Day two (4/13) was a tough day.  The fun started in the dark hours of the morning (when else do these things happen).  Chris was on watch and Erin was sleeping...when the engine changed from a purring kitten to a cranky lawnmower showing an overheating alarm.  Something was definitely wrong...turned off the port engine and started up the starboard engine.  Back on track until the sun comes up and the port engine can be looked at.  Chris took a look and the belt that goes to the water pump had snapped (this is the way sea/raw water enters the engine for cooling...a must have).  Getting out a new belt (deep in storage below the guest bed mattress and under boxes of food), getting out the tools, hanging upside down in the bilge while fixing/stripping the bolts was a sweaty/greasy job...and a sure fire recipe for cookie tossing.  Good news is it all works fine now.  Bad news is if it has a problem again we are in trouble because all the bolts got stripped putting it back together.  The rest of the day was bumpy and both Erin and Chris tossed cookies more than once.  (Chris - Erin is very nicely talking about how the bolts "got stripped".  Actually, Chris stripped the bolt while hanging upside-down in the bilge, trying to loosen the 3 bolts that hold on the water pump so he could slip the new belt over it.  Of course, when 7 foot waves are moving you about, it is tough to get the wrench to stay put, because you need two hands to hold the wrench - but the waves are tossing your body around.  That means the rest of you is moving 7 feet in all directions while your arms are getting torn apart on every sharp bit of metal and hose clamp on the engine.  A little bit of that goes a long way and soon you are tugging and cursing while sweat and vomit slime are dripping into the bilge.  Eventually, any rational person would decide not to remove the old pump and use a giant screwdriver to "lovingly" coax the new belt over the flywheel.  That "worked" and so now the new belt is on.  Of course, the water pump better not need to be moved or tightened anytime soon .... )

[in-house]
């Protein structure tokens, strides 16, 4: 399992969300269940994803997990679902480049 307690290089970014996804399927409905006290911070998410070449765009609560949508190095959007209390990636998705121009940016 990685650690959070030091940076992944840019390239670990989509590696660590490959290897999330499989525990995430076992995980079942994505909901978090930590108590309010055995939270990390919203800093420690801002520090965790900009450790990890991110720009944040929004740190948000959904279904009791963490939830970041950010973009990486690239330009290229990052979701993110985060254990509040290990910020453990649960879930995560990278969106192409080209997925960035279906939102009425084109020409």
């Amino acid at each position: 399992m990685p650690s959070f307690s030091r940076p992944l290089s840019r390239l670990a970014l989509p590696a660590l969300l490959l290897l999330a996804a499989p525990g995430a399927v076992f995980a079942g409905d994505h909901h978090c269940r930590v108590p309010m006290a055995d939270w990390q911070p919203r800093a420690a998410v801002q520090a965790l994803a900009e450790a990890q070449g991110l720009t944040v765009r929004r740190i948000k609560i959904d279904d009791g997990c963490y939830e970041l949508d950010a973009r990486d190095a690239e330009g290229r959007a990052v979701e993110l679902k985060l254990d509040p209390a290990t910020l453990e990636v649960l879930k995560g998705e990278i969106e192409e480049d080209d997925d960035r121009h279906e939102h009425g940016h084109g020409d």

Day three (4/13) dawned a new and better day.  Barefeet even caught a 4 ft blue marlin; unfortunately, after a few acrobatic jumps in and out of the water the line broke and he swam off with the lure...ah well, fridge and freezer are currently full anyway.  En route we have been reading The Beak of the Finch by Jonathan Weiner to get a jump start on the wonders of the Galapagos (thanks Uncle Charlie).  Day four (4/15) was even calmer and it was showers for both of us...who knew this would feel like such an accomplishment?!


Day five (4/16) started with dropped eggs on toast for breakfast and the discovery of hitch-hiking squids on the deck...our stolen lure does look a lot like these guys...I guess the fish would like them.  The water and sky blend into one giant picture of blue...nothing else in sight...just blue.  Weather continued to calm and it was showers on the stern steps for both of us...sea water wash and fresh water rinse.  The night watches have been more interesting since the stars have made more of an appearance.  The milky way is unmistakable and constellations are being identified one by one.  We have found a great star gazing book...The Stars - A New Way to See Them by H.A. Rey (of Curious George fame)...a great recommendation from Diana back on the ICW (s/v Strider).